Alcohol-related deaths in Britain hit record high during pandemic – 16% rise in a year

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Alcohol-related deaths in England and Wales rose to a record high during 2020, according to the latest official statistics, writes Adam Forrest for The Independent. There was a shocking 16% increase in these deaths compared with the same nine-month period in 2019, likely pandemic related.

The Office for National Statistics (ONS) noted that the increase in alcohol deaths in the period after the first coronavirus lockdown was imposed was “statistically significant”.

There were 5,460 deaths related to “alcohol-specific causes” between January and September last year, figures from the ONS show. According to The Independent, this marks a 16% increase compared with the same nine-month period in 2019.

The rate reached a peak of 12.8 deaths per 100,000 people in the first three months of 2020 and stayed at this level through to September – higher than in any other time since records began in 2001.

The ONS said rates between April and September – the months after strict, stay-at-home curbs on movement were introduced in a bid to control the pandemic – were statistically significantly higher than in any other year.

Ben Humberstone, ONS’s deputy director of health analysis and life events, said there had been a clear increase in alcohol deaths during the pandemic – but said it was too early to say exactly why this might be – The Independent story published on 2 February continues.

“Today’s data shows that in the first three quarters of 2020, alcohol-specific deaths in England and Wales reached the highest level since the beginning of our data series, with April to September, during and after the first lockdown, seeing higher rates compared to the same period in previous years,” said Humberstone.

“The reasons for this are complex and it will take time before the impact the pandemic has had on alcohol-specific deaths is fully understood.”

Yet experts told The Independent that the rise was probably linked to increased alcohol consumption during lockdown, and the “pause” in some vital treatment services during 2020.

Professor Linda Bauld, professor of public health at the University of Edinburgh, said the figures were “deeply worrying but sadly not unexpected”.

She said: “Surveys from earlier in the pandemic suggested that while some people had reduced their alcohol consumption or abstained during the ‘stay at home’ measures introduced in the spring of 2020, others were drinking more.”

Bauld added: “Heavier drinking over several weeks or months on top of existing alcohol harms will have contributed to this rise in deaths. In addition, vital services were paused in 2020 meaning that people who needed help with their drinking or treatment for an alcohol-related condition may not have received it, with fatal consequences for some.”

Consistent with previous years, rates of male alcohol-specific deaths were twice those of females.

Link to the full report in The Independent below.

 

Study details

Quarterly alcohol-specific deaths in England and Wales: 2001 to 2019 registrations and Quarter 1 (Jan to Mar) to Quarter 3 (July to Sept) 2020 provisional registrations

Quarterly rates and numbers of deaths caused by diseases are known to be a direct consequence of alcohol misuse. Includes 2001 to 2019 registrations and provisional registrations for Quarter 1 (Jan to Mar) to Quarter 3 (July to Sept) 2020.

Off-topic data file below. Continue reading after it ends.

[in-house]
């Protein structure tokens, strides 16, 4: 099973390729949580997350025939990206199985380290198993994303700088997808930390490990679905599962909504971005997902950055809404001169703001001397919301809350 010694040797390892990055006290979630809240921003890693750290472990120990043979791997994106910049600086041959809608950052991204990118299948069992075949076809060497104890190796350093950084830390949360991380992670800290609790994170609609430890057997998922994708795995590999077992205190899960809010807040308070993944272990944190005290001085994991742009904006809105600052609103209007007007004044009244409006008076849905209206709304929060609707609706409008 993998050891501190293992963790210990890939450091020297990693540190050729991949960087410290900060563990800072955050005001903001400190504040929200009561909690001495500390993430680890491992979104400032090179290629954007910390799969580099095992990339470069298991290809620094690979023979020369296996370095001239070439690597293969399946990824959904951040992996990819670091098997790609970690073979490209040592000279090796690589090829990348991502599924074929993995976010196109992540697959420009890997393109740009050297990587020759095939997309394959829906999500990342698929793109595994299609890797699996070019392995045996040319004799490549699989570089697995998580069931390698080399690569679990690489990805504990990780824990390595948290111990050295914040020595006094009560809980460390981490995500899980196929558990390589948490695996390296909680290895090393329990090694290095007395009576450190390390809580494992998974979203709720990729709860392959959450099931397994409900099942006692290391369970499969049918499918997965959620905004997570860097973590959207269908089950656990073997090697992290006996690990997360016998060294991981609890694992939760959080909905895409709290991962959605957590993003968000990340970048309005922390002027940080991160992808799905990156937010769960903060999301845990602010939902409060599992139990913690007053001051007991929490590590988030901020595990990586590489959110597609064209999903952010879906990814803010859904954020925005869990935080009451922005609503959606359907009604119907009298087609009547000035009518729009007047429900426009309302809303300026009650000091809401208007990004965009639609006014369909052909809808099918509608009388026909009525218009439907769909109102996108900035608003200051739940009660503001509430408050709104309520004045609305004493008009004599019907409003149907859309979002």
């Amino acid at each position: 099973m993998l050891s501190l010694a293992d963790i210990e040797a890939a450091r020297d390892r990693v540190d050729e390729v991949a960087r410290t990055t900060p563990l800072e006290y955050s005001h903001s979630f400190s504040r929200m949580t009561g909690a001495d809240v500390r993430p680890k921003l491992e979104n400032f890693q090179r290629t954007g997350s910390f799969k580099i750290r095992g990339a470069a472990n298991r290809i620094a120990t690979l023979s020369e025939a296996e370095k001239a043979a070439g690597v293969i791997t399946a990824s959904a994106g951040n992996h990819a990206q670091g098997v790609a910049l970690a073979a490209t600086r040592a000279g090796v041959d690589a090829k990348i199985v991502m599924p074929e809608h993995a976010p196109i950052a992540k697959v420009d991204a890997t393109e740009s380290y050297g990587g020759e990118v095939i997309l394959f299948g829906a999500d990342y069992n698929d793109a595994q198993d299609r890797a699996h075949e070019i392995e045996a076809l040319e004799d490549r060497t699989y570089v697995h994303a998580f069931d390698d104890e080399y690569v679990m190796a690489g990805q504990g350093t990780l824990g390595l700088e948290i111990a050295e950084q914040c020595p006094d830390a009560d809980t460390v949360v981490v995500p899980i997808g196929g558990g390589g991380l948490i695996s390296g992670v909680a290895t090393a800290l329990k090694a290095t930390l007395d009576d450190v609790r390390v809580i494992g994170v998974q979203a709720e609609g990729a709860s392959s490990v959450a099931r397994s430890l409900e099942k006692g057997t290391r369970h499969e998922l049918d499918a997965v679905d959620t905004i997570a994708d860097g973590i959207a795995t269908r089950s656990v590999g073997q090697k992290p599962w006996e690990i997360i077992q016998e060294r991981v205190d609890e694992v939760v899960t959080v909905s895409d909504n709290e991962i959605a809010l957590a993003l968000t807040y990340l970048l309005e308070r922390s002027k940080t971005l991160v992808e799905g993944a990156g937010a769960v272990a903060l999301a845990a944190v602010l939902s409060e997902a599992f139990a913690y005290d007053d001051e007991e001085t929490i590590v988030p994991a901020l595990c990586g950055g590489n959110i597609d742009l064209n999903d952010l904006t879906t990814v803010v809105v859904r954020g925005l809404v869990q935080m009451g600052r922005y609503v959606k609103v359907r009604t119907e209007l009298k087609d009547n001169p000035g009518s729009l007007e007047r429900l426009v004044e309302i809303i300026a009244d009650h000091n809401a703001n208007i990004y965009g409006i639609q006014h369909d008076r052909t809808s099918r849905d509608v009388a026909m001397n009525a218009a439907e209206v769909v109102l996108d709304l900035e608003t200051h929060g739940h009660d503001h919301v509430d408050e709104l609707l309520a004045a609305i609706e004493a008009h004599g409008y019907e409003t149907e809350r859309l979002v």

Office for National Statistics

 

Main points

  • Provisional data for England and Wales show there were 5,460 deaths related to alcohol-specific causes registered in the first three quarters of 2020 (Jan to Sept), a 16.4% increase compared with the same nine-month period in 2019.
  • The alcohol-specific death rate reached its highest peak since the data time series began in 2001, of 12.8 deaths per 100,000 people (1,810 deaths registered) in Quarter 1 (Jan to Mar) 2020 and it remained at this level in both Quarter 2 (Apr to June; 1,811 deaths registered) and Quarter 3 (July to Sept; 1,839 deaths registered).
  • When comparing the same quarter across the years, the rate in Quarter 1 2020 was statistically similar to rates in previous years, however, rates in Quarter 2 and Quarter 3 2020 were statistically significantly higher than in any other year back to 2001.
  • Consistent with previous years, rates of male alcohol-specific deaths were twice those of females; with rates ranging between 17.3 and 17.8 deaths per 100,000 males in 2020 compared with rates ranging between 8.0 and 8.6 deaths per 100,000 females.
  • Compared with the same period in 2019, rates were statistically significantly higher for persons aged 30 to 49 years in Quarter 2 2020 and for persons aged 40 to 69 years in Quarter 3 2020.
  • Compared with the same period in 2019, rates were statistically significantly higher in the North East and London in Quarter 2 2020 and in the South West in Quarter 3 2020.
  • The coronavirus (COVID-19) pandemic has had little impact on how long it has taken to register alcohol-specific deaths, the median delay continued to be six days in 2020, similar to previous years.

 

The Independent story – Alcohol-related deaths hit record high during pandemic, new statistics show (Open access)

 

Office for National Statistics – Quarterly alcohol-specific deaths in England and Wales: 2001 to 2019 registrations and Quarter 1 (Jan to Mar) to Quarter 3 (July to Sept) 2020 provisional registrations (Open access)

 

SEE ALSO FROM MEDICALBRIEF’S ARCHIVES

 

A daily alcoholic drink and atrial fibrillation risk — Large 14-year study

 

How alcohol may affect responses to the COVID-19 vaccine

 

BMJ editorial – Lifetime perspective on alcohol and brain health

 

Yale: Repurposed drug eases recovery for those with severe alcohol withdrawal

 

 


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